Lately, I’ve been thinking a lot about my cancer buddy and Tour de France champ, Lance Armstrong.
Maybe it’s because of all the wise things that Cancer, Baby had to say about the man in the yellow jersey.
And partly because everywhere I go, I see someone wearing some wrist band, of some colour, with which they hope to communicate some message.
I am still working through what I think about the jelly bracelet business.
And it certainly does seem to have mushroomed into a huge business overnight.
Imagine being the king of jelly bracelet production.
Why, I imagine the King of Jelly Bracelets is now sending his kids to private school, don’t you?
I have a yellow bracelet.
And I wore it pretty religiously, especially right after I got it.
And then a couple of things happened.
The first thing that happened was I noticed that other people seemed to wear theirs sometimes, and sometimes not.
See, for them, it was just another bit of jewellry(??), albeit with a social message attached.
Then I started to think that maybe other people can take their bracelets off because they just can.
They can take a day off from cancer.
Leave that yellow jelly bracelet next to the sink and wear something tasteful in silver instead.
And that just made me crabby.
And then I realized I had no idea what the silly little bracelets mean to anyone else.
Have I mentioned I have been mucho mental lately?
Then I had another problem.
Okay, maybe it is a problem that comes from having grown up queer and lived a life with a billion secret identifiers that hover beneath the radar of the common man.
See, I put on my little yeller bracelet and I felt like I would now be able to find my people.
My cancer people.
I mean, that in itself is kinda strange.
But I do have my cancer people now, and I am glad of that.
But I thought that the little yellow jelly bracelet was going to kick down the doors of the invisibility of cancer survivors and that we would…
I dunno what happens after we all meet up and identify each other.
I guess I just got stuck at that yummy Hallmark moment where we all hug and put all our previous differences behind us.
Anyway… I thought it would be great.
It would be just like so many of the secret signals we homos have been using for years and years, so I thought I would take to it like a duck to water.
I’d be a natural after all these years of living with the secret signals.
And then I would be out and I would see someone else with a tell-tale yellow bracelet and I would think, “Oh ho!!, a yellow bracelet!!”
And I would find them in the most unlikely places, on the most unlikely people.
Then I became really confused.
See, part of me thinks there are billions of people who are affected by cancer and many of them wear the snappy yellow bracelet.
People who had cancer and all their loved ones and supporters, all sporting the yellow bracelet.
And then I realized, as I saw the wee bracelets everywhere while the Tour de Lance was happening, that I think some folks wear them just because they think Lance Armstrong is super-cool.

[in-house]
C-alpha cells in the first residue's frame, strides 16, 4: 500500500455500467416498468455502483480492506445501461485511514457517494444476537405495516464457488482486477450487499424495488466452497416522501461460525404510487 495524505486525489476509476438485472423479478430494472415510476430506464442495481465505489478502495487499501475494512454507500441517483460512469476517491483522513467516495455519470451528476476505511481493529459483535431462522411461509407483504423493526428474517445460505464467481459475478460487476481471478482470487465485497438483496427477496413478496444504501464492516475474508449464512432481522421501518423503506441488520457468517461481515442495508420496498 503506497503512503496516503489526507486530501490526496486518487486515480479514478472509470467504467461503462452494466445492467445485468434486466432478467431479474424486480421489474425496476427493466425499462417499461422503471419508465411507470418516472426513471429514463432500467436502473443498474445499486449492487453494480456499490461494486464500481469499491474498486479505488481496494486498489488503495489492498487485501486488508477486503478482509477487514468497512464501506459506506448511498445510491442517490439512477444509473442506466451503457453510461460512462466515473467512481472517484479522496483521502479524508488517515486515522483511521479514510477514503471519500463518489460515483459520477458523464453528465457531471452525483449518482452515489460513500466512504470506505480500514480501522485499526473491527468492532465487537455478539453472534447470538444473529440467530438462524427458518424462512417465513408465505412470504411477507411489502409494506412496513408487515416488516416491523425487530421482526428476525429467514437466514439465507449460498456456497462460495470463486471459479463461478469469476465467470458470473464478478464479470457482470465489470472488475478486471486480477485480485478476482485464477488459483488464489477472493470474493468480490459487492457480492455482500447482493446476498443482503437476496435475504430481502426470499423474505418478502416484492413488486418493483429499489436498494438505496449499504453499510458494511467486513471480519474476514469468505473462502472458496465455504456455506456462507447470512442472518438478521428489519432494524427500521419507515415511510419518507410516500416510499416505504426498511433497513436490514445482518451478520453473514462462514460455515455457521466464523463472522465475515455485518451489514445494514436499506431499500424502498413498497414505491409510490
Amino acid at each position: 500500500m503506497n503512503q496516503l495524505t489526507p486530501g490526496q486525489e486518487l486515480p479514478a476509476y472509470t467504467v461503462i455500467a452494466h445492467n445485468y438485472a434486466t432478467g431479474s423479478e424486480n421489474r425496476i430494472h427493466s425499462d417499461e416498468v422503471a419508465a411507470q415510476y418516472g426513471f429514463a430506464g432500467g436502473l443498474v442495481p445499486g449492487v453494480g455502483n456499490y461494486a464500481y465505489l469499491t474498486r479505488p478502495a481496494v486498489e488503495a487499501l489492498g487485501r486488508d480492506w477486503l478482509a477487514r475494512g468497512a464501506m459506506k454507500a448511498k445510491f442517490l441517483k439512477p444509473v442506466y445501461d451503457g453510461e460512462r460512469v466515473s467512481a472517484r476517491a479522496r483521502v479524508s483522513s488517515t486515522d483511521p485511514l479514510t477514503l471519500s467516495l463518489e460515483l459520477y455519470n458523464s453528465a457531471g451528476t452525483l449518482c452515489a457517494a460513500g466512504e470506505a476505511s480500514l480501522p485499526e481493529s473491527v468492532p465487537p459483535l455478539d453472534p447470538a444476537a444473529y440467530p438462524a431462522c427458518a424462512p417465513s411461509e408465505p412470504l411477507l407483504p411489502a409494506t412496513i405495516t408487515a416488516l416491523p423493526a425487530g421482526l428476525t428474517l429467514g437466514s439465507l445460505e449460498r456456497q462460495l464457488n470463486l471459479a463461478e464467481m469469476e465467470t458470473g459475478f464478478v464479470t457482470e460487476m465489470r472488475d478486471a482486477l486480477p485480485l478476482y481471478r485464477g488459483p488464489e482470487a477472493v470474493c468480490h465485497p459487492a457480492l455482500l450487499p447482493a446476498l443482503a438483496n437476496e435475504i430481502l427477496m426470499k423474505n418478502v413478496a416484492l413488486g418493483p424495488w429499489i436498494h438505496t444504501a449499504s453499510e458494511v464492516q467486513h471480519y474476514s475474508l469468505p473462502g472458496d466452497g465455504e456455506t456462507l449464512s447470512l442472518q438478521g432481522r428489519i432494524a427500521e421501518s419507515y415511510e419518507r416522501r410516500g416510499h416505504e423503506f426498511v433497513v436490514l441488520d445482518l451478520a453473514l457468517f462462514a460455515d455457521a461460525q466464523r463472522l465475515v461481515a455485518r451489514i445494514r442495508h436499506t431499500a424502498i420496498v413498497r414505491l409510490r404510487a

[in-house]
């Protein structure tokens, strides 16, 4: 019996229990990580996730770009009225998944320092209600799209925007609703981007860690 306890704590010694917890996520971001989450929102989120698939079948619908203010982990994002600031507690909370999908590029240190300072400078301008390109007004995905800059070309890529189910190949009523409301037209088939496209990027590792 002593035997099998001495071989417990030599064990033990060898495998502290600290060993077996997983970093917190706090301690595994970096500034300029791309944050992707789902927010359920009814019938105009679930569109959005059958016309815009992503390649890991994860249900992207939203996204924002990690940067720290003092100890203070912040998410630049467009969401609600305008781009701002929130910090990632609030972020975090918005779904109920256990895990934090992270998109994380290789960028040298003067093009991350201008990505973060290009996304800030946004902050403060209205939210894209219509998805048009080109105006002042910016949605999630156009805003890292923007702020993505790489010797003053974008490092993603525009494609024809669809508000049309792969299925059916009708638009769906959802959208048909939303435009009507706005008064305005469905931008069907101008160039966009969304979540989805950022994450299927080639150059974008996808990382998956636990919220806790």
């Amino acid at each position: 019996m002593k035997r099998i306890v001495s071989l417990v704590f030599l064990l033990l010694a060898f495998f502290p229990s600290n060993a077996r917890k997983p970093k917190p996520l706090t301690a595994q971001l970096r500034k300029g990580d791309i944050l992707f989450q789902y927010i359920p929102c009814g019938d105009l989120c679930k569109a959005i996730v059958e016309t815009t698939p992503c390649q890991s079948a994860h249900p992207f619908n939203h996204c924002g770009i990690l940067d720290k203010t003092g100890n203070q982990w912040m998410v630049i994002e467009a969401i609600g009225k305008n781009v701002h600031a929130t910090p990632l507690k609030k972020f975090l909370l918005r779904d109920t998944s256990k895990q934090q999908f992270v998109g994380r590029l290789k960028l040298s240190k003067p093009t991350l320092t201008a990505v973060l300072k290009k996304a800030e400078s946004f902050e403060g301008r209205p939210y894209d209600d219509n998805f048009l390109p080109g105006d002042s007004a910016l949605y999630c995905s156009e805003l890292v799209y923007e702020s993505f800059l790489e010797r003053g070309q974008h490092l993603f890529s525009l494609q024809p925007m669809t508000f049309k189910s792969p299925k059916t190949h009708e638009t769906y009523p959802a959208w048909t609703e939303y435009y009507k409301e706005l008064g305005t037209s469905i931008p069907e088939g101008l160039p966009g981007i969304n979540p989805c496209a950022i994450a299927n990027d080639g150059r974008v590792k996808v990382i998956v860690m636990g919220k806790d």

Because, you know, nothing says “I think Lance is the man!” more than the stylish yellow bracelet.
And then I was completely confused and didn’t know if I should wear one or not.
And I think if you are totally in to bicycling and not that into cancer, maybe it’s weird to wear a yellow bracelet.
Not that I am the fashion police or anything… but really.
Just put on a Nike shirt if you just like the athletic angle of the story.
I am still piecing it all together, and I have gone back to wearing my bracelet, but I now give myself some freedom to take it off if the whim strikes.
And about Lance Armstrong and all those charges of performance enhancing drugs…
Here is what I think.
I don’t give a red rat’s ass.
Well, I guess that’s not completely true. I hope he didn’t.
But even if he did, so what?
Lance Armstrong represents hope for so many people.
I don’t care if he took performance enhancing drugs.
I can tell you, I couldn’t win the Tour de France with a barge full of performance enhancing drugs and I am willing to bet, neither could you.
I think Lance Armstrong is a symbol for us that life can go on after cancer, and that it can be a magnificent thing, full of accomplishment and challenges and thrills and joy.
Because when you know what it’s like to lay on your ass for months, and you see how he bounced back from that and did so much, that is a huge help.
I don’t care how he did it.
For me, it’s about the sense of hope he provides.
The other really huge thing about Lance Armstrong is, he has this life where he has gone back to doing the thing that he loves and he also stays devoted to giving something back to people with cancer.
I am still trying to figure out exactly what shape that will take in my life and how I will balance the drive to get things back to normal with the really deep need to give something back to the other people who are going through this.
To me, Lance Armstrong is about hope.
And about helping the people that come after you. Trying to make it just a little bit easier for them. Because it’s one of the few things we can do.
And finally, I just want to say, it’s time to knock it off with all the other jelly wristbands.
I mean, when they were for specific types of cancer, I was okay. A bit overwhelmed by the whole rainbow of bracelets but mostly okay.
But now, they are out there representing various political issues and even some bands are using them to advertise.
That’s too much, folks.
Knock it off.